Posts filed under ‘Temperance/Prohibition’
“Prohibition will work great injury to the cause of temperance. It is a species of intemperance within itself, for it goes beyond the bounds of reason in that it attempts to control a man’s appetite by legislation, and makes a crime out of things that are not crimes. A Prohibition law strikes a blow at the very principles upon which our government was founded.”
Abraham Lincoln (1809-65), U.S. President. Speech, 18 Dec. 1840, to Illinois House of Representatives
Last night, I attended the movie premier of “BEER WARS,” a self-styled documentary by filmmaker Anat Baron portraying the beer industry in America from the vantage of small artisanal brewers and specialty beer producers.
The goal of Prohibition was to eliminate, or reduce alcohol consumption to only for medicinal purposes. However, a significant rise in liquor consumption was associated with the on-set of Prohibition. The increase was likely caused by the proliferation of illegal (“bootlegged”) alcohol.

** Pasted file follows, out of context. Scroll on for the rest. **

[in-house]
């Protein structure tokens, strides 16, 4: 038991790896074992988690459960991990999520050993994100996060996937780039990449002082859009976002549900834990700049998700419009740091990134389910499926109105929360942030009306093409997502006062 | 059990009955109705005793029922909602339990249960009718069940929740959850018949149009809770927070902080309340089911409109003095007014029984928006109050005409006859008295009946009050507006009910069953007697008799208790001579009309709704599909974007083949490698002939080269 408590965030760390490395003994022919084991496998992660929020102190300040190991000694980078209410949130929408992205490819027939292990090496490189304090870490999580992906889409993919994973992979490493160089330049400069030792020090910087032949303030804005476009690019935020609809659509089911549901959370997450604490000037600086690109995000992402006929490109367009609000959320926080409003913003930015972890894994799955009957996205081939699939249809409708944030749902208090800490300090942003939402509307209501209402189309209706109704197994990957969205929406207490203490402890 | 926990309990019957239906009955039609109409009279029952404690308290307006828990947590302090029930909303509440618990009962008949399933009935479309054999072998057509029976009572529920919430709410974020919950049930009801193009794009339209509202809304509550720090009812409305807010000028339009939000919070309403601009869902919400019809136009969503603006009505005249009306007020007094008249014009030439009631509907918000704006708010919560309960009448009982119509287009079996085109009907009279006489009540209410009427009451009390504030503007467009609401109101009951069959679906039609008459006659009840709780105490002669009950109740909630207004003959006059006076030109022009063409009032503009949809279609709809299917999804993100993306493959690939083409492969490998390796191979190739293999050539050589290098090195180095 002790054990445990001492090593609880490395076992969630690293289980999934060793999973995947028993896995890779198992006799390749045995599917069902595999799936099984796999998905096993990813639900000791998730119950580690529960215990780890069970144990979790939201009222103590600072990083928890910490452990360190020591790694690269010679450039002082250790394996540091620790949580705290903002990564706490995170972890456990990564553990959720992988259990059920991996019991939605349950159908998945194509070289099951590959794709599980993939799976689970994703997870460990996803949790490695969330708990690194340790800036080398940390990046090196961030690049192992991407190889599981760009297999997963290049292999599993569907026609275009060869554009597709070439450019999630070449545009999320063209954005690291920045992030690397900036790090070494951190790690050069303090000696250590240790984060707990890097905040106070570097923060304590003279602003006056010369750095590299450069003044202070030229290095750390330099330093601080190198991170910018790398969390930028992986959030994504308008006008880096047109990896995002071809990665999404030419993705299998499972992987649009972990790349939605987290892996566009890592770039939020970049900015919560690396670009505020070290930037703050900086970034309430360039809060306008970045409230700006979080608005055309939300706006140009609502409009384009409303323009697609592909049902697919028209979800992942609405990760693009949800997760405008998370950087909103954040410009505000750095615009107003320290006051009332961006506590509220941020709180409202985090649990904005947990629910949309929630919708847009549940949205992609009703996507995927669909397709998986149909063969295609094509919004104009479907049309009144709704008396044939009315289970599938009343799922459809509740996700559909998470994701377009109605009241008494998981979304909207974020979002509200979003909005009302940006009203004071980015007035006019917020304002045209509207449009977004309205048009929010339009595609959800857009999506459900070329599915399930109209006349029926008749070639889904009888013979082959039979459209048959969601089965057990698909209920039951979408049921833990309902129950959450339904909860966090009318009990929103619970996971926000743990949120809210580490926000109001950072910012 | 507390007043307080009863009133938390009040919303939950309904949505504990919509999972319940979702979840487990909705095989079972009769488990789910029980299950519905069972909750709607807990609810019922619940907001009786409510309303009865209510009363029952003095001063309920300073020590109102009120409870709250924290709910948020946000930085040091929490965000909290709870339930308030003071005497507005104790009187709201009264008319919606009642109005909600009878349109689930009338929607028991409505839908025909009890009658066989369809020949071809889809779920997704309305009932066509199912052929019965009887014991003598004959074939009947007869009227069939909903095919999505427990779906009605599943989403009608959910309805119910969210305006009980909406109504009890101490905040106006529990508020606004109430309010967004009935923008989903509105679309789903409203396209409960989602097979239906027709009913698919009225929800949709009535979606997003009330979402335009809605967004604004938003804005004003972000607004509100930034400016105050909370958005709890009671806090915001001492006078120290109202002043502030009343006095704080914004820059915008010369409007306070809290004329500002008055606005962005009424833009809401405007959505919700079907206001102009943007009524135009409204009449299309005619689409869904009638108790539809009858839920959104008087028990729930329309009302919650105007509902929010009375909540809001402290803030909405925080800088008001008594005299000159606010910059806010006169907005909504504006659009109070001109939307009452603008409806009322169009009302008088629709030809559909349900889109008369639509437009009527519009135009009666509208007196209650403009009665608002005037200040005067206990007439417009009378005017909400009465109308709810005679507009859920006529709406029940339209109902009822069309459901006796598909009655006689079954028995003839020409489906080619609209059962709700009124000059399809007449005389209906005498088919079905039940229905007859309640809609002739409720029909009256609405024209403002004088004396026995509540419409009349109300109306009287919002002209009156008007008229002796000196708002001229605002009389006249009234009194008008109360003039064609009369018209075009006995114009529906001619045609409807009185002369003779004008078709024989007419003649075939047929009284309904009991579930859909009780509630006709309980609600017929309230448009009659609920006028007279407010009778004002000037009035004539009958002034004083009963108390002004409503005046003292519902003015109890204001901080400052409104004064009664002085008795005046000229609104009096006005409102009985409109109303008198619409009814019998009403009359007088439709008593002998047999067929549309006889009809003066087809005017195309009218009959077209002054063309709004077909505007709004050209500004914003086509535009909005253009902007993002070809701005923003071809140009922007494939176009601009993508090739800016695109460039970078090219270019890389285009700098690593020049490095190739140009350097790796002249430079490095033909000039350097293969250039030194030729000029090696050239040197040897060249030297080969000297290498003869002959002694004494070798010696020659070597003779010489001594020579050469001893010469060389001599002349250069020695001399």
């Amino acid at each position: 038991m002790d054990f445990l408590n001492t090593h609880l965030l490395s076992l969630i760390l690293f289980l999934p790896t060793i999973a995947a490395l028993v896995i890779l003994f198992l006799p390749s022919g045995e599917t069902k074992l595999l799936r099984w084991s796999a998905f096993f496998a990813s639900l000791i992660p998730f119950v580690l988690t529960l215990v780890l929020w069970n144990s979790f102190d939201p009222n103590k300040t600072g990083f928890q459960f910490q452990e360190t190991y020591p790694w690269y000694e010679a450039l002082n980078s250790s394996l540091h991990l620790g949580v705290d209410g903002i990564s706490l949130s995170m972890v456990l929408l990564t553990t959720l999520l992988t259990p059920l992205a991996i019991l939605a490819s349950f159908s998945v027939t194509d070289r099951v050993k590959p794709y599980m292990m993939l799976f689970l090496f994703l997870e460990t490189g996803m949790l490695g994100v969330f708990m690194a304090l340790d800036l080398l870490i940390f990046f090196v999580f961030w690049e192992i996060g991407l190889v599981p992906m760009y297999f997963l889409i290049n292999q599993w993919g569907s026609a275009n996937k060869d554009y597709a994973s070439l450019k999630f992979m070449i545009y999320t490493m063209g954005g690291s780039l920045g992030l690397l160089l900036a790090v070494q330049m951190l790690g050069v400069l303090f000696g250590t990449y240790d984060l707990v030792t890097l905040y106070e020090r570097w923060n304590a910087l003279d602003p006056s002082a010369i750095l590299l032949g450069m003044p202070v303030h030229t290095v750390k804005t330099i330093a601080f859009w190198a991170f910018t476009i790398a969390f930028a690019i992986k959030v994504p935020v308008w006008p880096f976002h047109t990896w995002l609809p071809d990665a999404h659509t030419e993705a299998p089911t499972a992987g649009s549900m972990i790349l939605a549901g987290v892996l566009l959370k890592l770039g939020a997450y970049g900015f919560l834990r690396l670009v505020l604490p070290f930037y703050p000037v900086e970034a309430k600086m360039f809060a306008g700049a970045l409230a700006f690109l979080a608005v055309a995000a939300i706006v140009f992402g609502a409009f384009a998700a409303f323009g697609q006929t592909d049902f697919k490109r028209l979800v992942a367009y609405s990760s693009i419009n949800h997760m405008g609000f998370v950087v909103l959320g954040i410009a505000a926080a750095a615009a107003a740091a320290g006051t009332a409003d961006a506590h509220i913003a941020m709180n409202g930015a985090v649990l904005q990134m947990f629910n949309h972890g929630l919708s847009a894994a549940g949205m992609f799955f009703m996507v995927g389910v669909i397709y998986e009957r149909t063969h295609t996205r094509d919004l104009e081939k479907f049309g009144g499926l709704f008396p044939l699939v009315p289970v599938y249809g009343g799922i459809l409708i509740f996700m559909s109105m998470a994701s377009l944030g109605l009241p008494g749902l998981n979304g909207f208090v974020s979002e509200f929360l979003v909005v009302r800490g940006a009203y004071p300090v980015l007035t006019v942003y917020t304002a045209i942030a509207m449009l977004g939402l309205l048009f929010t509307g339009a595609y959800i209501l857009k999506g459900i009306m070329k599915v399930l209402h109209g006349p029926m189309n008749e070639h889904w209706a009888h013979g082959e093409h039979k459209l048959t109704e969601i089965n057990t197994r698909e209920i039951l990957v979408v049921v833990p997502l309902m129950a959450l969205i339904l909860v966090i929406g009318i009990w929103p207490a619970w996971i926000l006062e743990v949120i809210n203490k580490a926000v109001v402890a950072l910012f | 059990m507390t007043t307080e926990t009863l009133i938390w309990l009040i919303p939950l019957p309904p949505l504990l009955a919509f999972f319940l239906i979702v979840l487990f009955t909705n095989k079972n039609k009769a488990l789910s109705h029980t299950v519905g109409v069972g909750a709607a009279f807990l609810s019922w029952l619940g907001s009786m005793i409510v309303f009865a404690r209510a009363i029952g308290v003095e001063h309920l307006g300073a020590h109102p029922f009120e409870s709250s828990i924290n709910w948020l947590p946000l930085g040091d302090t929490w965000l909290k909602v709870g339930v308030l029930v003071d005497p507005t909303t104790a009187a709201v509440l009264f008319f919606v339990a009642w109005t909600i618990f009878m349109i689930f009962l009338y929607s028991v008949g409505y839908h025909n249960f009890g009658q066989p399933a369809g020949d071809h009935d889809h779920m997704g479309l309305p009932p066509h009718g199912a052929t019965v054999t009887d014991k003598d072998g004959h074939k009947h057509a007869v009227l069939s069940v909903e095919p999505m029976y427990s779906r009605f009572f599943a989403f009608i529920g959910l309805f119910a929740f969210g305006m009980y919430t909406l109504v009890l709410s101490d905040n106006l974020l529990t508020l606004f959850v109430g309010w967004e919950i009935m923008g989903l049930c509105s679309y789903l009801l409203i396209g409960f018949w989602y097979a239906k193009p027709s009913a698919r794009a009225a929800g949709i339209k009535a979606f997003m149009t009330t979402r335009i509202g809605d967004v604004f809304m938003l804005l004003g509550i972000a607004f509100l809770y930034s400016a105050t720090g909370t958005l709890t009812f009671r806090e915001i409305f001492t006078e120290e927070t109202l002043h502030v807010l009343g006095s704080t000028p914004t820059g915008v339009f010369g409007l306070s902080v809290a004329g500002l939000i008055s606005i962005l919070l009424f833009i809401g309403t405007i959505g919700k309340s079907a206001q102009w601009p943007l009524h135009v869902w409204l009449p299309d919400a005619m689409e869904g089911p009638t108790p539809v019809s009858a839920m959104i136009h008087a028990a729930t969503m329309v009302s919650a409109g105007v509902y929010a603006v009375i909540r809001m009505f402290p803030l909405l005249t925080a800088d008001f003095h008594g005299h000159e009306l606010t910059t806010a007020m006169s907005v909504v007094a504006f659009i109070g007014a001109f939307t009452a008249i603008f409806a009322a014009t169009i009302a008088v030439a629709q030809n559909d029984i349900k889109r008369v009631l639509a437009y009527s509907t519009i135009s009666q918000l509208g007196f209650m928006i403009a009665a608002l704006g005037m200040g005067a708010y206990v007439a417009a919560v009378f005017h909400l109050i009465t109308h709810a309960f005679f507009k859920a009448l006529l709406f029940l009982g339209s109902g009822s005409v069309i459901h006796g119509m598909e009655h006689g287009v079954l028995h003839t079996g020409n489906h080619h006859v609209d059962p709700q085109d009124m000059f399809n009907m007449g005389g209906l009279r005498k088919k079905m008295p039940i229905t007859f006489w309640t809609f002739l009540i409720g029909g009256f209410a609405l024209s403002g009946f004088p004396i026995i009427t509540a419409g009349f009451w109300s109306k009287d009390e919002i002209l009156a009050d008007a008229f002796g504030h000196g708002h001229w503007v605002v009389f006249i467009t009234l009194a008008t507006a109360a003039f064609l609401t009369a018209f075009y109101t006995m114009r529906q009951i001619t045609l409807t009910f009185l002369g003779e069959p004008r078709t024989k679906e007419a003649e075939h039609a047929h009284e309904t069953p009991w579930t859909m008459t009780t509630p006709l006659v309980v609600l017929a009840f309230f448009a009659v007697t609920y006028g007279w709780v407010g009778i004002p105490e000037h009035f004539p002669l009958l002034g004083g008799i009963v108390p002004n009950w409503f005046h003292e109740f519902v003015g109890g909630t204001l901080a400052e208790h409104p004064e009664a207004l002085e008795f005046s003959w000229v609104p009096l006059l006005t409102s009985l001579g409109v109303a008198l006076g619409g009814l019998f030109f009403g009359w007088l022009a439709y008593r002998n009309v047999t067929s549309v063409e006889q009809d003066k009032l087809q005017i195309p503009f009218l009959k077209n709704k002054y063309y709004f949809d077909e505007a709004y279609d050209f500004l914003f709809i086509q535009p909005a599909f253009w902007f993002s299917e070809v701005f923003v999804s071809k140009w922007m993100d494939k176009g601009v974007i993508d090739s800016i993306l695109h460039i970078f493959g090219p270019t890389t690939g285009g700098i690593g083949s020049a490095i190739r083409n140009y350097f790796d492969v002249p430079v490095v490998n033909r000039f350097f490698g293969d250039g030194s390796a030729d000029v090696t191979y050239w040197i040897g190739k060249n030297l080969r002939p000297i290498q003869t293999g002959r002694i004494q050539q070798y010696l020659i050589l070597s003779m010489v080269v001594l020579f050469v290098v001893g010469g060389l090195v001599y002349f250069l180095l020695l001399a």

The temperance movement of the 19th and early 20th centuries was an organized effort to encourage moderation in the consumption of intoxicating liquors or press for complete abstinence. The movement’s ranks were mostly filled by women who, with their children, had endured the effects of unbridled drinking by many of their menfolk. In fact, alcohol was blamed for many of society’s demerits, among them severe health problems, destitution and crime.
America’s entry into World War I made Prohibition seem patriotic since many breweries were owned by German Americans. Wayne Wheeler, lobbyist for the Anti-Saloon League, urged the federal government to investigate “a number of breweries around the country which are owned in part by alien enemies.”
The prohibition movement in general, and the Anti-Saloon League in particular, were effective in developing propaganda persuading Americans to support the dry cause. The cartoonist, Frank Beard, was a favorite of the Anti-Saloon League. Beard had an uncanny knack for capturing the essence of the dry propaganda message, and the League reprinted his cartoons in its own publications.